Valuing a company is a very important step of every due diligence process (or at least it should be). Like everything in investing, it is not a science but an art. Many different ways can work for different people.

One of the most popular ways is using valuation multiples. I do not want to spend too much time here because I assume most people are aware of this practice. By taking the market cap or enterprise value (market cap +/- net debt) and dividing it by earnings, EBITDA, sales or another metric one can get a grasp of the valuation. Ideally one should compare it to historical levels to judge if the company is fairly valued. These multiples don’t take into account things like a change in a business model though, i.e. Adobe ADBE 0.00%↑ in the early 2010s switching from licenses to subscriptions.

## A more accurate method: DCF

The most accurate way to value a company is by using a discounted Cashflow model or DCF. In a DCF one assumes a growth rate for a timeframe (most often 10 years), a discount rate and a terminal growth rate and plugs them into the model. Then the current cash flows are grown and discounted into the future to arrive at a fair value for the company. DCF models can get a lot more complex by using more assumptions for things like taxes, debt, share repurchases or other variables. While in theory DCF models are the best way to value a company, it has one major drawback: You have to assume the future performance. This makes DCF models hard to do and incredibly sensitive to the assumptions of the analyst. If you want you can justify ANY stock price with the right DCF assumptions. That is why I prefer to use an inverse DCF model.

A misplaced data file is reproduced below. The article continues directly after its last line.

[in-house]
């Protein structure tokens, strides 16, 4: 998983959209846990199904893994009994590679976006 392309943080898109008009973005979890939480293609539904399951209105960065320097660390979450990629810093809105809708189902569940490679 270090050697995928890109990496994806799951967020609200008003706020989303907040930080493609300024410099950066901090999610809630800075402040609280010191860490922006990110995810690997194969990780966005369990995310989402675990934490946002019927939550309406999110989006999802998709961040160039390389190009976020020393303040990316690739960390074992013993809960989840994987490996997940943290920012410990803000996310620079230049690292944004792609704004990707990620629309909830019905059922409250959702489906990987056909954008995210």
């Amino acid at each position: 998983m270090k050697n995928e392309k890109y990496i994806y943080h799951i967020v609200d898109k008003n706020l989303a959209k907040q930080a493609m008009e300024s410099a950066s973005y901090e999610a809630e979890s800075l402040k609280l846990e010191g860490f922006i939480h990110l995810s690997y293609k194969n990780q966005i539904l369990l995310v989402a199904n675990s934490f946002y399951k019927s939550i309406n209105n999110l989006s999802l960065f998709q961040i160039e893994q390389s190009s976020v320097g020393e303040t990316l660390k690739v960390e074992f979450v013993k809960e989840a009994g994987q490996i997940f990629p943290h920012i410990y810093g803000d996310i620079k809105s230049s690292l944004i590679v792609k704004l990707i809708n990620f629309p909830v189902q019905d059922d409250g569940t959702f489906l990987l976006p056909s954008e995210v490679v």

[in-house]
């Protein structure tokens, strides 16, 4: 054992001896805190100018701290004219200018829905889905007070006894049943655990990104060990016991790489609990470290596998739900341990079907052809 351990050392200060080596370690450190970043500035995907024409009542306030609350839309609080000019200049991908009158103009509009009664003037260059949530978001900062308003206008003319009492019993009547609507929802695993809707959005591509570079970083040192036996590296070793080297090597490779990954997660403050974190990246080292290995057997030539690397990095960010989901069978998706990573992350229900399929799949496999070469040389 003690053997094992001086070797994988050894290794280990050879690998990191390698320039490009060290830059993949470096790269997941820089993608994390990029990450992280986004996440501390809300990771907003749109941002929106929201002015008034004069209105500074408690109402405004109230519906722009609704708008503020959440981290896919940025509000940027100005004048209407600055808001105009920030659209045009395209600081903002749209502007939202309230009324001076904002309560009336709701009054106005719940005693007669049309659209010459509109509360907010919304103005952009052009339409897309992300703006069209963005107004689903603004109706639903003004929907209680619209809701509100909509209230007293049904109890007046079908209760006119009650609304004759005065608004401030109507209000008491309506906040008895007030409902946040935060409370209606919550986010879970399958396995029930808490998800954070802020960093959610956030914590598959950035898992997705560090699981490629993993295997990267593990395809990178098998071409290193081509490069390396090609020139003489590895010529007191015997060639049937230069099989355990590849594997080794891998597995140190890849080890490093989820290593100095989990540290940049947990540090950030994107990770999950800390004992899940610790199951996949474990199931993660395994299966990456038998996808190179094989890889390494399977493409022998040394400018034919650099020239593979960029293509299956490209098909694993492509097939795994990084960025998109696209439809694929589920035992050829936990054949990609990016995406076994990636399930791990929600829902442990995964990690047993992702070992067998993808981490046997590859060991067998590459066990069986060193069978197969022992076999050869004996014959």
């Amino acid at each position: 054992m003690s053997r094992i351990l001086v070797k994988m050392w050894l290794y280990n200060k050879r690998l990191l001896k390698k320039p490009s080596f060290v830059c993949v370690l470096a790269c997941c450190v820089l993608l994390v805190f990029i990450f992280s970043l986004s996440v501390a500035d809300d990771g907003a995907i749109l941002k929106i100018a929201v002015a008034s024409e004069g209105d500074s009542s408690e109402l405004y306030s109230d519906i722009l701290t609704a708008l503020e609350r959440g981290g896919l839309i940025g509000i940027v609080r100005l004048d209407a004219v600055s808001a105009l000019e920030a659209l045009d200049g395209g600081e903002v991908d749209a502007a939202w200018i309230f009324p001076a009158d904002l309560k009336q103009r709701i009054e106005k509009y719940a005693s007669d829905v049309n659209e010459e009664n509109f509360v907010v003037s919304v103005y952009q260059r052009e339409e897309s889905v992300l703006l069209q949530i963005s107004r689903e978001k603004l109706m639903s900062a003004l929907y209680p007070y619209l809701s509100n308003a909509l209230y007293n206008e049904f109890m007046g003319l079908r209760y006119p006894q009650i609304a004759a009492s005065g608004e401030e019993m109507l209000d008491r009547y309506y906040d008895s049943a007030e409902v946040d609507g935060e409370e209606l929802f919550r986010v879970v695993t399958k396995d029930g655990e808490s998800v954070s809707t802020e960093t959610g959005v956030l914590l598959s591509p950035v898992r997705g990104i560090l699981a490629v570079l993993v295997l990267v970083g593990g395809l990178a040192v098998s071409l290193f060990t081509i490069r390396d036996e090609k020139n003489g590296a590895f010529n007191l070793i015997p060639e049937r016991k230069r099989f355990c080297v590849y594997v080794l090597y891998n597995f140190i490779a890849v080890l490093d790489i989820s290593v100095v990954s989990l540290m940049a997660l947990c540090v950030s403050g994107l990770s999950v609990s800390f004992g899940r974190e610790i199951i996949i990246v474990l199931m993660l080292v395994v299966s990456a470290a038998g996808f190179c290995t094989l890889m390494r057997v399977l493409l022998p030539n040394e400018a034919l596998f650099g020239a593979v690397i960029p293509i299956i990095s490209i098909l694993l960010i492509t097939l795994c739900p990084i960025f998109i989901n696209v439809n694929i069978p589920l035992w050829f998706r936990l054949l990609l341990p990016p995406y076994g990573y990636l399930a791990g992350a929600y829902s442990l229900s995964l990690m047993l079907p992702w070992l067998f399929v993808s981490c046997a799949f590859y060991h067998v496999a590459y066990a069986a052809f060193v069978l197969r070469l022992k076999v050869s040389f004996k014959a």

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## Inverse DCF Models

An inverse DCF model removes the hard part of a DCF: The assumptions. The goal is to use the current Free Cash Flow, discount rate and perpetual growth rate to arrive at the growth rates of the market prices into the current stock price. I personally always use a 10% discount rate as my required rate of return and a 3% perpetual growth rate around the long-term GDP growth rate. The example below is using Ametek AME 0.00%↑ numbers. We can see that with the current free cash flows the company is required to grow by 13% for the next 5 years, followed by 5 years of 11% growth. Investors now can judge for themselves if they believe this to be a reasonable assumption.

## Is an inverse DCF model perfect?

Of course this model isn’t perfect, but it is a good approximation in my opinion. A major drawback is that this model uses Free Cash Flow, which has a few downsides. I will address these downsides in an upcoming article about Owner Earnings and why I prefer to use them. Subscribe if you haven’t yet and stay tuned for that.

Hello! The inverse DCF which you show is made by you? I am interested in have it if it's possible. Thanks in advance.